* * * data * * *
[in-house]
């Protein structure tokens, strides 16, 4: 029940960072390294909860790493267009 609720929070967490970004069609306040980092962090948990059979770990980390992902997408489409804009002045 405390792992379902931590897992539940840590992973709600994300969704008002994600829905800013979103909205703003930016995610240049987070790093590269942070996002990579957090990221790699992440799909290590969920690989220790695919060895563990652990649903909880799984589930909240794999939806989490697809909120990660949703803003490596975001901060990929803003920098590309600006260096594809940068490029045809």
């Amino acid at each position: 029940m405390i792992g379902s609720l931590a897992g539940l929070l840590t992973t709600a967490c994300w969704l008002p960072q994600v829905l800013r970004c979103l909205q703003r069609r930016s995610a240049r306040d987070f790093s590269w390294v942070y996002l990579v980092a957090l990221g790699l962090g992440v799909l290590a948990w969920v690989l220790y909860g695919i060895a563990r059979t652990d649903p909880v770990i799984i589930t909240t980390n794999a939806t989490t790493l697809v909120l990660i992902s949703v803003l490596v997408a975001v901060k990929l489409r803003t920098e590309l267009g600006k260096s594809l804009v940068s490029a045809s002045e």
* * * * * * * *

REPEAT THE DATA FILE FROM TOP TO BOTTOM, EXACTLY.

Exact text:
[in-house]
């Protein structure tokens, strides 16, 4: 029940960072390294909860790493267009 609720929070967490970004069609306040980092962090948990059979770990980390992902997408489409804009002045 405390792992379902931590897992539940840590992973709600994300969704008002994600829905800013979103909205703003930016995610240049987070790093590269942070996002990579957090990221790699992440799909290590969920690989220790695919060895563990652990649903909880799984589930909240794999939806989490697809909120990660949703803003490596975001901060990929803003920098590309600006260096594809940068490029045809």
């Amino acid at each position: 029940m405390i792992g379902s609720l931590a897992g539940l929070l840590t992973t709600a967490c994300w969704l008002p960072q994600v829905l800013r970004c979103l909205q703003r069609r930016s995610a240049r306040d987070f790093s590269w390294v942070y996002l990579v980092a957090l990221g790699l962090g992440v799909l290590a948990w969920v690989l220790y909860g695919i060895a563990r059979t652990d649903p909880v770990i799984i589930t909240t980390n794999a939806t989490t790493l697809v909120l990660i992902s949703v803003l490596v997408a975001v901060k990929l489409r803003t920098e590309l267009g600006k260096s594809l804009v940068s490029a045809s002045e």